Xu et al., 2011
Xu et al., 2011
Xiaotingia is known from the holotype STM 27-2, an articulated and almost complete skeleton including the skull. It was probably collected in the Linglongta area, Jianchang, from the Tiaojishan Formation.
The initial analysis by Xu et al. showed that Xiaotingia formed a clade with Archaeopteryx, Dromaeosauridae and Troodontidae to the exclusion of other groups traditionally seen as birds. Xu et al therefore (re)defined the concepts of Deinonychosauria and Avialae to the extent that Archaeopteryx and Xiaotingia belonged to the Deinonychosauria in the clade Archaeopterygidae. This led to popular reports that "Archaeopteryx is no longer a bird", although Xu et al noted that there are several competing definitions of the clade Aves currently in use, pointing out that their definitions are compatible with a traditional Aves with Archaeopteryx as a specifier. This was challenged by an analysis using different methods published several months later however, in which Archaeopteryx was again recovered as an avialan, while Xiaotingia remained closely allied to Anchiornis within the Troodontidae. In 2012, an expanded and revised version of the initial analysis also found Archaeopteryx to be avialan and Anchiornis to be troodontid, but recovered Xiaotingia as the most primitive member of the clade Dromaeosauridae rather than a close relative of Anchiornis within Troodontidae.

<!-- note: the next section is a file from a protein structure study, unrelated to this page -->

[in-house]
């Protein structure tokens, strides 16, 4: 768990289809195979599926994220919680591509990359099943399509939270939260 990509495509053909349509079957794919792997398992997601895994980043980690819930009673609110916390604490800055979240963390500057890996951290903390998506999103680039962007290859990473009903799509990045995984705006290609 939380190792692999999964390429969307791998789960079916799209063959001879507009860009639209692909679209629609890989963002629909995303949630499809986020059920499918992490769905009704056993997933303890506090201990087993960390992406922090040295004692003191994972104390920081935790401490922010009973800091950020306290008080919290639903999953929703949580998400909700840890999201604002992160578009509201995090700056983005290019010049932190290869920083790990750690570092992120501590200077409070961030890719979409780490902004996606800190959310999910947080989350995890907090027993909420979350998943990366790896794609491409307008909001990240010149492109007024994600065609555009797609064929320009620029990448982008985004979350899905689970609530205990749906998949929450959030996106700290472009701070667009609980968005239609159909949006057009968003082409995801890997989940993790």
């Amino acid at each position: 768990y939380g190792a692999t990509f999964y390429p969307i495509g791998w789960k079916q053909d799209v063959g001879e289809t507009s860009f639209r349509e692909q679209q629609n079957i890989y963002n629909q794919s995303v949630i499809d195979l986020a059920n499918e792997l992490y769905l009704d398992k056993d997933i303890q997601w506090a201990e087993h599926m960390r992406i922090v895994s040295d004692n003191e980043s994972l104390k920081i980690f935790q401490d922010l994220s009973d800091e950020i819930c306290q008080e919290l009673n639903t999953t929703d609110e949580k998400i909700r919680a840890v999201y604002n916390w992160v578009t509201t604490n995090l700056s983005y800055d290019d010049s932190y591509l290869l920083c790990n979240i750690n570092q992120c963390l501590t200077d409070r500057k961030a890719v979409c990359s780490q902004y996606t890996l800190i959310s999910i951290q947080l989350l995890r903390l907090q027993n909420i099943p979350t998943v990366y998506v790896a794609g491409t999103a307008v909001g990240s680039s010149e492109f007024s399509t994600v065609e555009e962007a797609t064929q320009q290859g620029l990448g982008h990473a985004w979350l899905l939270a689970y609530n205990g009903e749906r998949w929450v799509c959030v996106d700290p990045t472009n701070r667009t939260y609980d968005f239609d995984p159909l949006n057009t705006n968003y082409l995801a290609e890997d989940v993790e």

Cladogram following the results of a phylogenetic study by Lefèvreet al., 2017.
- Xing Xu, Hailu You, Kai Du and Fenglu Han (28 July 2011). "An Archaeopteryx-like theropod from China and the origin of Avialae" (PDF). Nature. 475 (7357): 465–470. doi:10.1038/nature10288. PMID 21796204.
- Foth, C.; Rauhut, O.W.M. (2017). "Re-evaluation of the Haarlem Archaeopteryx and the radiation of maniraptoran theropod dinosaurs". BMC Evolutionary Biology. 17: 236. doi:10.1186/s12862-017-1076-y.
- "Feathers fly in first bird debate". BBC News. 27 July 2011.
- Lee, M.S.Y. and Worthy, T.H. (2011). "Likelihood reinstates Archaeopteryx as a primitive bird". Biology Letters. 8 (2): 299–303. doi:10.1098/rsbl.2011.0884. PMC 3297401. PMID 22031726.
- Senter, P., Kirkland, J.I., DeBlieux, D.D., Madsen, S., and Toth, N. (2012). "New Dromaeosaurids (Dinosauria: Theropoda) from the Lower Cretaceous of Utah, and the Evolution of the Dromaeosaurid Tail". PLoS ONE. 7 (5): e36790. doi:10.1371/journal.pone.0036790. PMC 3352940. PMID 22615813.
- Ulysse Lefèvre, Andrea Cau, Aude Cincotta, Dongyu Hu, Anusuya Chinsamy, François Escuillié & Pascal Godefroit (2017). A new Jurassic theropod from China documents a transitional step in the macrostructure of feathers. The Science of Nature, 104: 74 (advance online publication). doi:10.1007/s00114-017-1496-y